Johnson set to confirm government 20% stake in new Sizewell C nuclear plant

Boris Johnson is expected to confirm this week that the British government will take a 20 per cent stake in a new nuclear power station planned for Sizewell in Suffolk.

The outgoing prime minister’s move is designed to send a signal to investors that the government is serious about reviving efforts to build a new generation of nuclear power stations after years of delays.

French state-owned EDF, the developer of Sizewell C, is set to take another 20 per cent stake as part of an agreement with ministers earlier this year to remove a Chinese state-backed energy group from the project.

The amount of money put up by taxpayers is still subject to final negotiations and would depend on the balance of equity and debt in the project. EDF has put the cost of building Sizewell C at £20bn in 2015 prices.

The government has hired Barclays to lead a search for private investors for the remaining 60 per cent stake in the 3.2GW plant that would be built adjacent to an existing power station on England’s east coast and would generate enough electricity for about 6mn homes.

The investment decision by the government was originally expected later this year. But people familiar with Johnson’s thinking said the move to accelerate the decision on Sizewell C before he leaves office was “him trying to leave a legacy of having made something happen”.

The expected early announcement on Sizewell comes despite Johnson’s insistence that he would have to leave any large spending decisions to his successor after announcing he would step down in early July. The winner of the leadership race will be announced on Monday.

Government sign-off on the Sizewell project, which would take about a decade to build, would not help address the immediate energy crisis. Johnson’s successor will have other key energy decisions to make, including how to help households with soaring energy bills and long-term initiatives such as approving the first oil and gas exploration licensing round since 2019/20.

Other shorter-term measures include the reopening of Rough, Britain’s largest gas storage site that was effectively closed in 2017. The oil and gas regulator gave final approval for its reopening this week but utility Centrica, which owns the facility, still needs to reach a financing mechanism with the UK government before it can start reinjecting gas into the facility ahead of the winter.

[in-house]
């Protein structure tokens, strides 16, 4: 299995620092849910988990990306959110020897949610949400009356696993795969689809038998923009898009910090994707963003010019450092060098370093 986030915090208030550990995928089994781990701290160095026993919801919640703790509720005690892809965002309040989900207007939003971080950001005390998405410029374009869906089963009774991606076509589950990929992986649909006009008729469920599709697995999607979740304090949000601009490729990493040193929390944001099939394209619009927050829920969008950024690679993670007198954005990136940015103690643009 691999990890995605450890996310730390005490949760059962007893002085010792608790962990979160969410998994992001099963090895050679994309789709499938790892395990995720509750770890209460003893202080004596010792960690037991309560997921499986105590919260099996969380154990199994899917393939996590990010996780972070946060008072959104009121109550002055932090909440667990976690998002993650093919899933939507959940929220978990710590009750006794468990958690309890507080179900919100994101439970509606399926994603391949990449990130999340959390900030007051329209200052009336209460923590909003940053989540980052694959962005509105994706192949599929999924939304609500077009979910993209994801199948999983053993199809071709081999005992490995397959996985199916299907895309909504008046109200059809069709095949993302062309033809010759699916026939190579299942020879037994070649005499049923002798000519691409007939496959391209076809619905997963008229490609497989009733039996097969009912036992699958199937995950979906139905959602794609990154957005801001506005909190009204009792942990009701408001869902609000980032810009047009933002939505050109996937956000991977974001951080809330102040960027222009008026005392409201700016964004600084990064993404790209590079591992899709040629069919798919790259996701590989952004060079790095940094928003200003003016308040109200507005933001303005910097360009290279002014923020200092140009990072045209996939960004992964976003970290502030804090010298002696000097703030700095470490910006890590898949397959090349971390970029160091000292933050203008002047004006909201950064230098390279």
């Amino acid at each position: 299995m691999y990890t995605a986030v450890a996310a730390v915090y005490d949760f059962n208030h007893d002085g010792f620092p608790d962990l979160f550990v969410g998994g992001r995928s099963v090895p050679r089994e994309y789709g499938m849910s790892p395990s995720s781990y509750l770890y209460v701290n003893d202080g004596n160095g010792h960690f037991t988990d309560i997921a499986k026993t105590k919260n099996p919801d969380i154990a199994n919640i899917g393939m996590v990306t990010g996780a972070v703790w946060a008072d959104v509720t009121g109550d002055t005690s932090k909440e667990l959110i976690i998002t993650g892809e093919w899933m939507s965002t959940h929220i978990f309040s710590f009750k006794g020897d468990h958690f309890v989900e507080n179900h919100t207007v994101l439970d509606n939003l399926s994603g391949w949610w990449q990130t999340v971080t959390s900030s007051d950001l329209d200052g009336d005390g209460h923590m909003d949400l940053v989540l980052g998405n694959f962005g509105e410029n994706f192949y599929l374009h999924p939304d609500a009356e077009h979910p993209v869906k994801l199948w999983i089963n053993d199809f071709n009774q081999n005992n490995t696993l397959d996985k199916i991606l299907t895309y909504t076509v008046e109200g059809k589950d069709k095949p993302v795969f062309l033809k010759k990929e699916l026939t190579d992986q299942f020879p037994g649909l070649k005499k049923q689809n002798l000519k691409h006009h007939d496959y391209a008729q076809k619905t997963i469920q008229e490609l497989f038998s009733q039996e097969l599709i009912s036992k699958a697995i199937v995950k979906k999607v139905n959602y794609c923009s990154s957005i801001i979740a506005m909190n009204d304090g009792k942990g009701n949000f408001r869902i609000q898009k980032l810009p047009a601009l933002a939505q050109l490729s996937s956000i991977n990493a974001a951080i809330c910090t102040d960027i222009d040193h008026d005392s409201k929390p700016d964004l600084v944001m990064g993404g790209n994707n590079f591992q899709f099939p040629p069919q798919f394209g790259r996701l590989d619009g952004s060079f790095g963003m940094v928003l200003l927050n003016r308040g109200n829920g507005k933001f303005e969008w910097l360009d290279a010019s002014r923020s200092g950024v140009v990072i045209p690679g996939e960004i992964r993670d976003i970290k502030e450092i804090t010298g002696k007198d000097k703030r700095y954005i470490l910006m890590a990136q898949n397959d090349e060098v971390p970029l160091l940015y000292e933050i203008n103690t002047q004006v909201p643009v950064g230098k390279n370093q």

Before its 2017 closure, Rough was able to meet up to 12 per cent of the country’s daily peak gas demand in winter for 75 days when full. But Centrica is proposing to reopen the 37-year-old facility in phases. Kathryn Porter, an energy analyst at Watt-Logic, has said that even operating Rough at a quarter of its previous capacity “might be ambitious” due to its age. She estimated Rough could potentially meet 12 per cent of peak demand over a 19-day period if it could be quarter-filled.

Business secretary Kwasi Kwarteng granted planning approval for Sizewell C in late July, overriding the advice of the independent Planning Inspectorate in the process. The plant is based on the same design as the one under construction at Hinkley Point, which is the first new nuclear power station to be constructed in Britain since 1995. Previous governments tried but failed to persuade investors to build other projects at sites including Wylfa in north Wales.

The Hinkley Point project has been beset by cost overruns, with its price tag ballooning to an estimated £26bn from £18bn when it received the go-ahead in 2016.

The British government is hoping to attract investment in Sizewell C from pension and infrastructure funds based on a “regulated asset base” model, which is already used to finance the building of water, gas and electricity networks.

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